According to Hilary Mantel: "Within weeks of his accession to the throne in 1509, the teenage Henry had married a pre-used bride... Henry was her rescuer; he was in love with her, he told everyone, this was no cold political arrangement. Katherine was the daughter of two reigning monarchs: educated, gracious and regal, she had been trained for queenship and saw it as her vocation. She had been a tiny auburn-haired beauty when she came to England."

In 1509 Henry VII died. His son Henry now became king of England. It was very important to Henry VIII that his wife, should give birth to a male child. Without a son to take over from him when he died. Henry feared that the Tudor family would lose control of England. Katherine gave birth to six children but five died within a few weeks of being born. Only one child, Mary, born in 1516, survived into adulthood.

In 1526 Henry got to know Anne Boleyn, Katherine's maid of honour. She was a good musician and a talented singer. She was also extremely intelligent and her time in the French court provided her with a great deal of interesting conversation. One member of court claimed that "no one would ever have taken her to be English by her manners, but a native-born Frenchwoman". Henry seemed to find her very entertaining and was often seen dancing with her. One contemporary wrote that Anne was "not one of the handsomest women in the world" she had a "swarthy complexion, long neck, wide mouth, bosom not much raised, and in fact had nothing but the king's great appetite, and her eyes, which are black and beautiful and take great effect".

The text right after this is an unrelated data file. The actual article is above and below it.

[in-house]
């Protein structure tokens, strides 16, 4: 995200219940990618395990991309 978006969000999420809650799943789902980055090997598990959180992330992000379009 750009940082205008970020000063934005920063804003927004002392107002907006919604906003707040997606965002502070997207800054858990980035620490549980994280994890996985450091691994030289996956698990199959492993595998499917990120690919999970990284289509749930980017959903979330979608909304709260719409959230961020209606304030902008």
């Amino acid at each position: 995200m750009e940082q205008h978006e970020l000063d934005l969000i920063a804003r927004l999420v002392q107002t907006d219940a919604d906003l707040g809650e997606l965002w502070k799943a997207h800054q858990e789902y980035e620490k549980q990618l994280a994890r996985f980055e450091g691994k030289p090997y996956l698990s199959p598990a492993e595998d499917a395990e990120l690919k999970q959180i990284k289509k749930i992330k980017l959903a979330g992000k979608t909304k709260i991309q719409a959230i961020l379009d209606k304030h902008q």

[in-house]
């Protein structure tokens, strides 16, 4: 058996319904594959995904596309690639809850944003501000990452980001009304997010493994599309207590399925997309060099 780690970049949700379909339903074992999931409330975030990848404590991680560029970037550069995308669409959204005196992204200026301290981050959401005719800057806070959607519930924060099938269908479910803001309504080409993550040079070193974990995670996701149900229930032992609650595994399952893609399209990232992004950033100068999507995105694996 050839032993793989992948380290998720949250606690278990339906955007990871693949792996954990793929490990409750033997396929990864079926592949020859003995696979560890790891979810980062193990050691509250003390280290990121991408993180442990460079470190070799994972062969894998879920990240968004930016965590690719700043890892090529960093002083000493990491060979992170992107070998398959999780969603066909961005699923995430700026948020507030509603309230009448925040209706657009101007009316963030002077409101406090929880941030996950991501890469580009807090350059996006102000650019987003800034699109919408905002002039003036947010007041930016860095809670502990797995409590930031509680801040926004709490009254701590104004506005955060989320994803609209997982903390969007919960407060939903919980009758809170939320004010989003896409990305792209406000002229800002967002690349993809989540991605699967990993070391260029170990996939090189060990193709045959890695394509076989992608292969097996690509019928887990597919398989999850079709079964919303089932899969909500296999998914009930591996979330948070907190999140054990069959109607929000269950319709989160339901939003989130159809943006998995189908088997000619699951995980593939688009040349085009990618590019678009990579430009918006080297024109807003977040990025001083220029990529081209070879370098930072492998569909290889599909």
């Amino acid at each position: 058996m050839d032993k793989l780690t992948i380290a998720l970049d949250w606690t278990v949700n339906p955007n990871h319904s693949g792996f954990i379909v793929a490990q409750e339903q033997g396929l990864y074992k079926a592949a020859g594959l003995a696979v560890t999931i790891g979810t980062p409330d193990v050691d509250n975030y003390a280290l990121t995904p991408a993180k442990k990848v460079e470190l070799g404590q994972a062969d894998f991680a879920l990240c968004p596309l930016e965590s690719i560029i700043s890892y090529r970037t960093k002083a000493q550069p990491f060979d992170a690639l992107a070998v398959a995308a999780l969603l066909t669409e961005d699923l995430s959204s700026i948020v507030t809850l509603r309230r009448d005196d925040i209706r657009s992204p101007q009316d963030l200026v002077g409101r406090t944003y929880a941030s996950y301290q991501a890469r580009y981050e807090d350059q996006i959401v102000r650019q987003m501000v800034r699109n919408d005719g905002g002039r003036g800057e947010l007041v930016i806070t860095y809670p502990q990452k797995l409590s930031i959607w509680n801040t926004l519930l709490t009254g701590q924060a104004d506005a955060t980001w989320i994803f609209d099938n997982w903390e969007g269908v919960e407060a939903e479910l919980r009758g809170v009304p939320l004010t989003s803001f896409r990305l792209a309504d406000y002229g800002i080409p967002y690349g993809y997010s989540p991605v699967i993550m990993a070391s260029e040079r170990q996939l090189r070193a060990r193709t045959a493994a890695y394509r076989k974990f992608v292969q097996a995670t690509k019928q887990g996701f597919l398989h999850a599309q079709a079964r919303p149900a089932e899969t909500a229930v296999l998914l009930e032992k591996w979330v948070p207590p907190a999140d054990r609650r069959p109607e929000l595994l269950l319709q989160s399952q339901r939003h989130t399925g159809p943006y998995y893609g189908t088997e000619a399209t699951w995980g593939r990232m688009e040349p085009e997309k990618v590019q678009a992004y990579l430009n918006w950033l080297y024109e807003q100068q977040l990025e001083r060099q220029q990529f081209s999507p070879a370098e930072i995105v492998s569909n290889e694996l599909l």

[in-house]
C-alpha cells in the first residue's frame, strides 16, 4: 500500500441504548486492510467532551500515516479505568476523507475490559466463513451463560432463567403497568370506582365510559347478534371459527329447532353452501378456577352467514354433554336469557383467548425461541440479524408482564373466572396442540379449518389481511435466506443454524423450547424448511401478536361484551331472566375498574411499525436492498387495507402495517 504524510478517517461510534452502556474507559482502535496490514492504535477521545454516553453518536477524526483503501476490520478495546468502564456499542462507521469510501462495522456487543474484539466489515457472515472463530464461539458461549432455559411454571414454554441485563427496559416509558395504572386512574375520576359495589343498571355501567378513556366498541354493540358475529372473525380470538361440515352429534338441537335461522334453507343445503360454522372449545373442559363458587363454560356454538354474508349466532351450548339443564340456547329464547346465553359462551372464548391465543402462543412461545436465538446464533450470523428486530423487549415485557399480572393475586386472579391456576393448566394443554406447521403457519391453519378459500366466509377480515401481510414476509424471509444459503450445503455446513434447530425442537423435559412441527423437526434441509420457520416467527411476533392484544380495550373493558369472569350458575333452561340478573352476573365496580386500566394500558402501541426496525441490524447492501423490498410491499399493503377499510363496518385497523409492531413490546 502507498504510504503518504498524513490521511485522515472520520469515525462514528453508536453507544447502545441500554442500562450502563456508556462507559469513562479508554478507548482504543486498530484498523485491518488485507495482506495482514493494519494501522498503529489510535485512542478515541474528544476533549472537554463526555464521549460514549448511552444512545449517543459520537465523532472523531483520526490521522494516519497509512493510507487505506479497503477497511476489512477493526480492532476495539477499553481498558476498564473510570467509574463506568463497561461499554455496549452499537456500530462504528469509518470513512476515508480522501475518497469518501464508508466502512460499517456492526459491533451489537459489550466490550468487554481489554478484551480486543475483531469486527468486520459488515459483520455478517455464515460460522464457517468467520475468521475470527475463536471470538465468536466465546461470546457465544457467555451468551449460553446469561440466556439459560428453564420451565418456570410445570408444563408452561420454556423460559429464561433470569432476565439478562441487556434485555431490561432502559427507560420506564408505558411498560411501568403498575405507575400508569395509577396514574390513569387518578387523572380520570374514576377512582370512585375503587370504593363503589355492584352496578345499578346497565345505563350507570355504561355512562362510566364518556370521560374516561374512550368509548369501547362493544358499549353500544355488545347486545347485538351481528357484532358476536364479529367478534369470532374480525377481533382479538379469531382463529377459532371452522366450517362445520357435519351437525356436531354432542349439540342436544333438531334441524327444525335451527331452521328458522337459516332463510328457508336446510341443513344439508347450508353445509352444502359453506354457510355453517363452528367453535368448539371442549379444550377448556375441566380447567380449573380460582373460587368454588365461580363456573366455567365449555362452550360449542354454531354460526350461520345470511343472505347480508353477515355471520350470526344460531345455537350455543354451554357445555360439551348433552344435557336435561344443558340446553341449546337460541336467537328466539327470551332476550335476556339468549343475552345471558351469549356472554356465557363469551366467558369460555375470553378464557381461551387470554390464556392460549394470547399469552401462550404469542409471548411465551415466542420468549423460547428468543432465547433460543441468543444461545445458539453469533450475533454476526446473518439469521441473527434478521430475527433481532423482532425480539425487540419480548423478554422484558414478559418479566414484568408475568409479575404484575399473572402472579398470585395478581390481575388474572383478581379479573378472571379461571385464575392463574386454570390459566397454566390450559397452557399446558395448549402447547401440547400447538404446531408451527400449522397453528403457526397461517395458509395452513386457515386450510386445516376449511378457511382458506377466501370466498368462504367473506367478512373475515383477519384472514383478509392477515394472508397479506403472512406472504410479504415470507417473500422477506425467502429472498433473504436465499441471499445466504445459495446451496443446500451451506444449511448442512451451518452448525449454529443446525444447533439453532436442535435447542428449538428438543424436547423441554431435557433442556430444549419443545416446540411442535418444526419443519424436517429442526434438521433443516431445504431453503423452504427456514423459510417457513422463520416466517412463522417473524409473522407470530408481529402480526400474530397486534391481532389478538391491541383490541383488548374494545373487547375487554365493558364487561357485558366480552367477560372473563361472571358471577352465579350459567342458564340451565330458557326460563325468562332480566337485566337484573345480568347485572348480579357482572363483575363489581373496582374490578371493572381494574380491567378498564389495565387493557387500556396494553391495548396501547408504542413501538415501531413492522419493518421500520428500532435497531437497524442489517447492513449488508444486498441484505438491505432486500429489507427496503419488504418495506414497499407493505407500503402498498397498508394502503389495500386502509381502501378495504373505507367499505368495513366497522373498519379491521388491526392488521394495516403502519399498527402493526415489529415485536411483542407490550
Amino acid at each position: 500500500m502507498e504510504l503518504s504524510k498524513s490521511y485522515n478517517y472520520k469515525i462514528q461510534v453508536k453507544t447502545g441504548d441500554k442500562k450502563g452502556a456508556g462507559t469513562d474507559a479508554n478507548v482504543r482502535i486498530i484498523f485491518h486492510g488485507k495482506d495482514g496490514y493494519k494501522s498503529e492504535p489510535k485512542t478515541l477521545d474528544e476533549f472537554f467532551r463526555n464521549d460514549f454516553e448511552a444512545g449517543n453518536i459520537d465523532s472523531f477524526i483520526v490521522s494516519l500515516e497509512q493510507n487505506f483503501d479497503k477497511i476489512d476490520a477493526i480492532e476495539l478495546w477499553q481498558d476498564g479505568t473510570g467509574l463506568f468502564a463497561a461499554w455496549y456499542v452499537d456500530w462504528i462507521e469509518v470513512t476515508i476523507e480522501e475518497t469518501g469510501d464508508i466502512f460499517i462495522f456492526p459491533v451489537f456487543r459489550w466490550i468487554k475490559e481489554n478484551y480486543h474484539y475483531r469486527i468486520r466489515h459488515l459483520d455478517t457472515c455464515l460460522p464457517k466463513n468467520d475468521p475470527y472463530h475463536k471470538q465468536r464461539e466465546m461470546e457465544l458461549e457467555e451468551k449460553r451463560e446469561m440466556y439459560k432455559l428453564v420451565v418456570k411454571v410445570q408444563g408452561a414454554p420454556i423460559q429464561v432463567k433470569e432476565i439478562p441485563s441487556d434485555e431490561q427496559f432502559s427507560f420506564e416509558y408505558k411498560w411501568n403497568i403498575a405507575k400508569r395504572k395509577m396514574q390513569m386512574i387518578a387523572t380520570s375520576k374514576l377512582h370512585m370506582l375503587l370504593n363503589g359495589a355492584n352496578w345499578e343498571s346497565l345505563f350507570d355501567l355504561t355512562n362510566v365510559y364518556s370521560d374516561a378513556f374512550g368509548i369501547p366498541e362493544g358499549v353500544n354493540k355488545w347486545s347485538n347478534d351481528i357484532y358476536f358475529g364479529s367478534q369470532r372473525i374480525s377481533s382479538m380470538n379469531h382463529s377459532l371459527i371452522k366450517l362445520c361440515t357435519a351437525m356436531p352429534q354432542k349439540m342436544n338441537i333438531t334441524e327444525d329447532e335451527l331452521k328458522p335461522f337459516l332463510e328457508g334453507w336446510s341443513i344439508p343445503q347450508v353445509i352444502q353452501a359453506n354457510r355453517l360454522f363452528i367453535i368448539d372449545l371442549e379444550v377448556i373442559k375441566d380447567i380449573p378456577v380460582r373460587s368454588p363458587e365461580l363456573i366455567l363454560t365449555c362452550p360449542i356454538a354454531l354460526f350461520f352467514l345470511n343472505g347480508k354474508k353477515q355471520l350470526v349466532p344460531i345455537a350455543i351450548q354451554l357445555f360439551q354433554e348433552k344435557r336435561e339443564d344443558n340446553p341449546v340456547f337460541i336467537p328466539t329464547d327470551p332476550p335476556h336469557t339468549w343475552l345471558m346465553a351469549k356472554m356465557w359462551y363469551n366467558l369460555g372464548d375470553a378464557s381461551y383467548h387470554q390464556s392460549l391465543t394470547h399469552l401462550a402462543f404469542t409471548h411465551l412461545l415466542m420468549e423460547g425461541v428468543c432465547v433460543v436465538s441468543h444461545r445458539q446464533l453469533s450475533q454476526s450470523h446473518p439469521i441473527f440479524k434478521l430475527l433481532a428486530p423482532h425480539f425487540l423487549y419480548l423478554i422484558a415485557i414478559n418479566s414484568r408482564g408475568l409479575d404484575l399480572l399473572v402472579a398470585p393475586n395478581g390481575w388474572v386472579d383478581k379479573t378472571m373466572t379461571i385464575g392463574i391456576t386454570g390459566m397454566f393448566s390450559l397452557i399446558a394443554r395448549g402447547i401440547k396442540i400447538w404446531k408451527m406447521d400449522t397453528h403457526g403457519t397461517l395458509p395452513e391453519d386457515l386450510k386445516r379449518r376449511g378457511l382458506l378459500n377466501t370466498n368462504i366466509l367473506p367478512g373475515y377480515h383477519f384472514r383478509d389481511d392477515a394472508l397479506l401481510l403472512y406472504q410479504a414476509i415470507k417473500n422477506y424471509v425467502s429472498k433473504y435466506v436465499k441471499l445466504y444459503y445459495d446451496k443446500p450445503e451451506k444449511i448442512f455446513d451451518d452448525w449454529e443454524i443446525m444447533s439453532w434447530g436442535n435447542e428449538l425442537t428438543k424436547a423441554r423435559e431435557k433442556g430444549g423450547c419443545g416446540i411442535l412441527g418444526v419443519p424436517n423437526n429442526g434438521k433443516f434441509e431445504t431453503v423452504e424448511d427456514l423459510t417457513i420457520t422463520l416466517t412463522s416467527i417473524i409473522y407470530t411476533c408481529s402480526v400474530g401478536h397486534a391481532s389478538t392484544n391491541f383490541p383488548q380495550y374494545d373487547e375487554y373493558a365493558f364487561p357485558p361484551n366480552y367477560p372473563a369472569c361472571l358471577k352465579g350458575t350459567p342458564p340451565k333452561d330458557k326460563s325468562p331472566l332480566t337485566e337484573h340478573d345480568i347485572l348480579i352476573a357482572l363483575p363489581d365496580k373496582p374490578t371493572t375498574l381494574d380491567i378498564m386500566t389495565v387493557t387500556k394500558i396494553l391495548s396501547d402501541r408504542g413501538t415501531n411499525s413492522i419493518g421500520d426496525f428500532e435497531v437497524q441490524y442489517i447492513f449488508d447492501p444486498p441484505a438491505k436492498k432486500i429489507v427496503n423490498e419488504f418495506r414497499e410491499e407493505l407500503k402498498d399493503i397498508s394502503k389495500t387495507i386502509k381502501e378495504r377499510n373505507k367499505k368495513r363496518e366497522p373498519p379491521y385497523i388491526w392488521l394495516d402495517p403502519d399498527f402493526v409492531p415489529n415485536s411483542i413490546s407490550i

It was not long before Henry had fallen deeply in love with Anne. Ever since 1524 Henry had been planning to divorce Katherine. Now he knew who he wanted to replace her with. Christopher Morris, the author of The Tudors (1955), has argued: "Henry found her not easily tamed, for it is clear that she had the strength of will to withhold her favours until she was sure of being made his queen... Henry's passion was genuine enough but it was strangely mixed with political calculation and with the qualms of a tormented, if elastic, conscience."